20 Michael Mandelbaum, "The reluctance to intervene," Foreign Policy % (1994): 3-18. 21 For an account of the various positions and factors, see Ramesh Thakur, "UN peace operations and US unilateralism and multilateralism," in David Malone and Yuen F. Kong, eds., Unilateralism and US Foreign Policy (Boulder: Lynne Rienner, 2003), 153-79. 22 "Report of the panel on United Nations peace operations," UN document 21 August 2000. A/55/305-S/2000/809, 23 "No exit without strategy: Report of the secretary-general," UN document S/2001/394, 20 April 2001, para. 20.

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STRATEGIC PEACEKEEPING

tell us abouthow to planfor a sustainWhatcan politicalscienceliterature in fact realizable? able peace?Is strategicpeacekeeping The peacekeepers' is to properly firstconcernin designingintervention strategies identifythe the civilwar.Politicalscientistshaveexplored a typeof conflictunderlying wide range of theoriesaboutwhy and how partiesenter into and resolve theories variouskinds of conflicts.At the more abstract level, "neoliberal" actors over absolute valued for their rational conflicts goods among explore own sakes. Neorealistsexamineconflictsamong rationalactorsthat raise issues of securityand relativegains, basedon the assumptionthat relative power (dominance)alone providessecurityand thereforethe gains that relaxthe assumptionthat perceived identities trulymatter.Constructivists in whichconflictsand the circumstances andinterestsarefixedandexplore social relationsmore generallyconstituteand then reshapeidentitiesand We find aspectsof each of these threefactorsin the peacekeepinterests.24 and theirleadersseek absoluteadvantages we examine.Factions record ing actorsassist the as well as relativeadvantages.Sometimes,international factional actors old criminals, armies)or (war peaceprocessby eliminating international monnew actors voters, parties, political (domestic introducing all or of or itors,NGOs) fostering changes identity(reconciliation) by three the peace process analyticlens portrays together.But a more informative and each of coordination two classic situations, cooperation, game through andconstructivist neorealist whichincorporates neoliberal, dynamics. or cooperation, Thus, to simplify,conflicts can be over coordination dependingon the structureof the parties'preferencesover possible outa specifcharacterizes structure Eachpreference comes of the negotiations. are ic type of conflictand differentintervention strategies optimalfor differentconflicttypes.Some conflictsaremixed,reflectingelementsof both, and conflicts do change over time, evolvingfrom one to the other and,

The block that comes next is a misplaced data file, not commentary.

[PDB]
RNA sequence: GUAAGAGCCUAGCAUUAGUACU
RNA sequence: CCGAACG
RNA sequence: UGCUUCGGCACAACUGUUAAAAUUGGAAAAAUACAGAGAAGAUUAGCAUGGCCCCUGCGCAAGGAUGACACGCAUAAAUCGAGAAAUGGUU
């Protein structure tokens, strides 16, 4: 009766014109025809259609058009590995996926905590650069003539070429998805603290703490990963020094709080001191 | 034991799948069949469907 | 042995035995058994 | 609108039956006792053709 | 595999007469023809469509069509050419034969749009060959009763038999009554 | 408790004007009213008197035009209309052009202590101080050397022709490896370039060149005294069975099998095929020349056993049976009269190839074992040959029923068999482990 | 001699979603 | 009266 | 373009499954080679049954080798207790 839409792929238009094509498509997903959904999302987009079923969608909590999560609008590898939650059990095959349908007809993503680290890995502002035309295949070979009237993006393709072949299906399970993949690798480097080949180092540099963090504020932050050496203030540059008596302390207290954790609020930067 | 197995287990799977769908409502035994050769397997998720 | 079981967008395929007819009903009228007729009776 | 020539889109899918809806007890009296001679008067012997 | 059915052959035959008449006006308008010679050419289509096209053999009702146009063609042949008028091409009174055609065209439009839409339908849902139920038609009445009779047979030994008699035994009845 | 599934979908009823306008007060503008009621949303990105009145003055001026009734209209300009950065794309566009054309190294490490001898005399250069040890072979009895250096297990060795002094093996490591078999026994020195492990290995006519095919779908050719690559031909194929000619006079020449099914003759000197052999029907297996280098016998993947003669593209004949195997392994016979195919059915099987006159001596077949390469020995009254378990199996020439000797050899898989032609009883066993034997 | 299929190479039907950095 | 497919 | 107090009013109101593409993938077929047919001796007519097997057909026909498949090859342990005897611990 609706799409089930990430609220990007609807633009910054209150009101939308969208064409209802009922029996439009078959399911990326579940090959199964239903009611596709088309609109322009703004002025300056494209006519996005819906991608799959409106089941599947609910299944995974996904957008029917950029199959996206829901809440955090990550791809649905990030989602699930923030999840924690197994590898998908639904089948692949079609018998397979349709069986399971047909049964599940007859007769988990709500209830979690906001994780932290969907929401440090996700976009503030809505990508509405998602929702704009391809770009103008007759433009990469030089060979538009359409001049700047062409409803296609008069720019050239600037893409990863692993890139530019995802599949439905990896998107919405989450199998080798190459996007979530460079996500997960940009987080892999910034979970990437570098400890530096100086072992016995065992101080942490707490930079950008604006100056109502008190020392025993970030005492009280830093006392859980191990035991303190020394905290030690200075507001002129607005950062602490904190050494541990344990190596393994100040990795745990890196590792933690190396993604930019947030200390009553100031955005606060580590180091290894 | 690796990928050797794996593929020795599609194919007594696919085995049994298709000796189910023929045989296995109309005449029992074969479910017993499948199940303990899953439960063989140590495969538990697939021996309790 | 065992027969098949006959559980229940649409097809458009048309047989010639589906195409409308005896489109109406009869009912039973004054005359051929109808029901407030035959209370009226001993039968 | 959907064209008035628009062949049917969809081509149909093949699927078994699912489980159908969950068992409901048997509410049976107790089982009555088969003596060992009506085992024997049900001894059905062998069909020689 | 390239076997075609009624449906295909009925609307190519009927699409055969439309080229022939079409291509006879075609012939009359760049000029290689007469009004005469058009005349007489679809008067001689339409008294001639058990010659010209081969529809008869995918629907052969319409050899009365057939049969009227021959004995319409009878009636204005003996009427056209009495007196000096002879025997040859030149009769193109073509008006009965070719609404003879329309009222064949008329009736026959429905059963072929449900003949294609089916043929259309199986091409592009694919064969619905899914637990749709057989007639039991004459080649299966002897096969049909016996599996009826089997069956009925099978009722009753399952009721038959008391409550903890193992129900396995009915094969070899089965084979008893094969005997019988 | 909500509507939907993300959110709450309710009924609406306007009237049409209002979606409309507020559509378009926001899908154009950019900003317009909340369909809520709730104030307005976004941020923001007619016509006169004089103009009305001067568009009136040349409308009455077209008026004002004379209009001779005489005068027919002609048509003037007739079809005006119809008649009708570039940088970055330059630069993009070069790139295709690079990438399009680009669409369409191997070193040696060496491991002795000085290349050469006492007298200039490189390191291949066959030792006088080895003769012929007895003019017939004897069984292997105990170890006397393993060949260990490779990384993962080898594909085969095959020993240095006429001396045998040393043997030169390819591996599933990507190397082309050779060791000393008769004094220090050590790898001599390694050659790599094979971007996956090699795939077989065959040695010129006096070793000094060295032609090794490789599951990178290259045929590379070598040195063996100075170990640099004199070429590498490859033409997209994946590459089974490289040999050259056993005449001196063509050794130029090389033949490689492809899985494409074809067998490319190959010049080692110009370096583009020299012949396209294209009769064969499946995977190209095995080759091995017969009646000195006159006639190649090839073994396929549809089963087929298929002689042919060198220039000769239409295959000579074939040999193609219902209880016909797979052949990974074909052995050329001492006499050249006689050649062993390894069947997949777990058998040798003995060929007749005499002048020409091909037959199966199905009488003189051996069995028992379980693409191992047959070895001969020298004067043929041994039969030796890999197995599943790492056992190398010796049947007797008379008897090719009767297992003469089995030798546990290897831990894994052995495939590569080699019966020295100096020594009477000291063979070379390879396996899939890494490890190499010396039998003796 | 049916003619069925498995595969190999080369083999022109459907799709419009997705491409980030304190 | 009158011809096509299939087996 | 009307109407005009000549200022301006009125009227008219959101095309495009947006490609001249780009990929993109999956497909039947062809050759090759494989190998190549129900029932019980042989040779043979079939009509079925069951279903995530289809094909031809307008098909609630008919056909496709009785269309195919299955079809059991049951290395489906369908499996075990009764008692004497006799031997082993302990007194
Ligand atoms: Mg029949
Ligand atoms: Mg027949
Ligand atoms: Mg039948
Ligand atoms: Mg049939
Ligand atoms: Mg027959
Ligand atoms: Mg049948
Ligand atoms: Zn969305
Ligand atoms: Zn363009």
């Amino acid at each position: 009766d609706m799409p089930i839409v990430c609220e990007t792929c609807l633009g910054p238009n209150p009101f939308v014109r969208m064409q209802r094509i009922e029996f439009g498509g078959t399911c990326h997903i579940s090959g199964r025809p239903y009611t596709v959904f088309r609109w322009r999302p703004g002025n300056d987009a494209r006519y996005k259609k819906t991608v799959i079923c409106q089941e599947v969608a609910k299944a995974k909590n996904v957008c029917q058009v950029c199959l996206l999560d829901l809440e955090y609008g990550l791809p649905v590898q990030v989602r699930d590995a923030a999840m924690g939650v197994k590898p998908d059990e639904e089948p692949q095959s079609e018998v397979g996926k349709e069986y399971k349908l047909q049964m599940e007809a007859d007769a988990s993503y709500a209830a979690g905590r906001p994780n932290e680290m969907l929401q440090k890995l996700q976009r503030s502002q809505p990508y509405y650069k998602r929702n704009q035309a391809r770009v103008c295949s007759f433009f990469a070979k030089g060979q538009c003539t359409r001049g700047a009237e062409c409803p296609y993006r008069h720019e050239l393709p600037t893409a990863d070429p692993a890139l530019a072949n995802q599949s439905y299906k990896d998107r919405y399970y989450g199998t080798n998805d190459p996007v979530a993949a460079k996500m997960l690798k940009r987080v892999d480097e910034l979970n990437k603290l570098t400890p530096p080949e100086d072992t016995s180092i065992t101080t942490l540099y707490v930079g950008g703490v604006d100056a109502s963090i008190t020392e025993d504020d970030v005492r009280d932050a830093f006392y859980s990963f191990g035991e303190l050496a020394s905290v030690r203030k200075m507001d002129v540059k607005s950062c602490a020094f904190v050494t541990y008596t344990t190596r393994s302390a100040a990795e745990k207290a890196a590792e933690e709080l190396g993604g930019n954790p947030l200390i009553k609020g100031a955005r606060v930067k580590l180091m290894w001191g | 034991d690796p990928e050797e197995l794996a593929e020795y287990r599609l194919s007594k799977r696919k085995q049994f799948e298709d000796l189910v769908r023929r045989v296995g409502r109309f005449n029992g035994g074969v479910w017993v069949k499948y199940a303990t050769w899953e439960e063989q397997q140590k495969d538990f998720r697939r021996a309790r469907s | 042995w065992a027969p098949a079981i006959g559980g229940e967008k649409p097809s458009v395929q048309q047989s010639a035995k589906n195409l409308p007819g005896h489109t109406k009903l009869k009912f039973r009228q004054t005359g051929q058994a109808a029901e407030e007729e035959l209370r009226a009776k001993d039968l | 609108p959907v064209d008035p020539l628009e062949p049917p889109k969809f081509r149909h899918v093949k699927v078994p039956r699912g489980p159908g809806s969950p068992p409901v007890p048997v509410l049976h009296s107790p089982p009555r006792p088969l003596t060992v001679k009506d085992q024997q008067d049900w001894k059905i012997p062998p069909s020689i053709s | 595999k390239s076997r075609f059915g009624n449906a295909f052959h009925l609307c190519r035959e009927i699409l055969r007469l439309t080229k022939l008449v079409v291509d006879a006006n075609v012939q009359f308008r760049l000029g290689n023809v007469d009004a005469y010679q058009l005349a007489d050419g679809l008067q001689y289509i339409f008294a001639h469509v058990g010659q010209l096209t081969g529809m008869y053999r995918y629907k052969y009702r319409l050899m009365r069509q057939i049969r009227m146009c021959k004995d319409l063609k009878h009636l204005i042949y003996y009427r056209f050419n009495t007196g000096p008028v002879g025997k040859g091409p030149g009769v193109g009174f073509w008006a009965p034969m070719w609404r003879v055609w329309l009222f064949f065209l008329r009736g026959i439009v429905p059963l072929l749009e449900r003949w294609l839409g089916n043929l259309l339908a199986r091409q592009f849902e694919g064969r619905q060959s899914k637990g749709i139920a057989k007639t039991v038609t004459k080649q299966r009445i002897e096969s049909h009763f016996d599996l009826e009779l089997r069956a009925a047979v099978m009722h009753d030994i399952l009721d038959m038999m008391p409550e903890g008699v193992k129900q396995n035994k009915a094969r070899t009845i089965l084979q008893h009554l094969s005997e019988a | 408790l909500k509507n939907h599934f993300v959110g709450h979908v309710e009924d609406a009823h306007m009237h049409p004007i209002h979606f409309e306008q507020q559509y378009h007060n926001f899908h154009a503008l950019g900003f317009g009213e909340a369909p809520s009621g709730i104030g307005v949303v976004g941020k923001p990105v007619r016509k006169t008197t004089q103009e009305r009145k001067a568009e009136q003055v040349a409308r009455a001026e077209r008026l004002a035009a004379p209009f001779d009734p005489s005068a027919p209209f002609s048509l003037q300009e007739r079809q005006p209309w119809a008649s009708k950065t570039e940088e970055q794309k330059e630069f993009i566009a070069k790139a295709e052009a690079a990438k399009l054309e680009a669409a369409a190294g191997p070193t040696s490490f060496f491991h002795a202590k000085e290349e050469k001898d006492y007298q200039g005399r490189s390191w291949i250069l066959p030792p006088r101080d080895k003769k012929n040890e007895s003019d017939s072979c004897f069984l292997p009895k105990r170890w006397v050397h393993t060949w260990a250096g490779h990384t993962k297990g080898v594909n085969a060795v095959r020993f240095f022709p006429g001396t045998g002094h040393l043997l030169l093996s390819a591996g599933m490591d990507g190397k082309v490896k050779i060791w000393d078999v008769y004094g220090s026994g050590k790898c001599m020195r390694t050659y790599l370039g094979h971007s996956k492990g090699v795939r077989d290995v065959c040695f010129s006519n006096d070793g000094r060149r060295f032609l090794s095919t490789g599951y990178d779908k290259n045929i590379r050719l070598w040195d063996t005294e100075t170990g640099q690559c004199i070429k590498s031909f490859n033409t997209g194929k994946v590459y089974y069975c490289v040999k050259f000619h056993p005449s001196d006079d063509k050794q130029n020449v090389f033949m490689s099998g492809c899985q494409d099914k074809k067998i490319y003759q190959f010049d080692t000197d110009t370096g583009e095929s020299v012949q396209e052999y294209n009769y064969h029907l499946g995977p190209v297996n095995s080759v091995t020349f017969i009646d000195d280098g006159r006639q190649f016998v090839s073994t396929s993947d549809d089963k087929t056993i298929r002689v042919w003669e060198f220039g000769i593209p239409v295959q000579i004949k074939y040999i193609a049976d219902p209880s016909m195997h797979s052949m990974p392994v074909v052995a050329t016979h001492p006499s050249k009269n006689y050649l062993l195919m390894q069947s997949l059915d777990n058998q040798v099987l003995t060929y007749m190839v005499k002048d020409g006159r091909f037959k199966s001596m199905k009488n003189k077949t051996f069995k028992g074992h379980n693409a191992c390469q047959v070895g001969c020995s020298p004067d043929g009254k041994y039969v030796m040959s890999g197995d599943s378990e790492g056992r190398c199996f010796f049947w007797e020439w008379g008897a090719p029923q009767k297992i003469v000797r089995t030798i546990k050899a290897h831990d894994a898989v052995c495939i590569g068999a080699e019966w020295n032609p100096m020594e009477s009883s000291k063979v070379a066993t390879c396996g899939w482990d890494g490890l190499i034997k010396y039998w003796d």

24 The literature expounding the three is vast, but for central differences see Robert Keohane, After Hegemony (Princeton: Princeton University Press, 1984); Joseph Crieco, "Anarchy and the limits of cooperation: A realist critique of the newest liberal institutionalism," International Organization 42, no. 3 (1988): 485-507; and Martha Finnemore and Kathryn Sikkink, "Taking stock: The constructivist research program in international relations and comparative politics," Annual Review of Political Science 4 (2001): 391-416.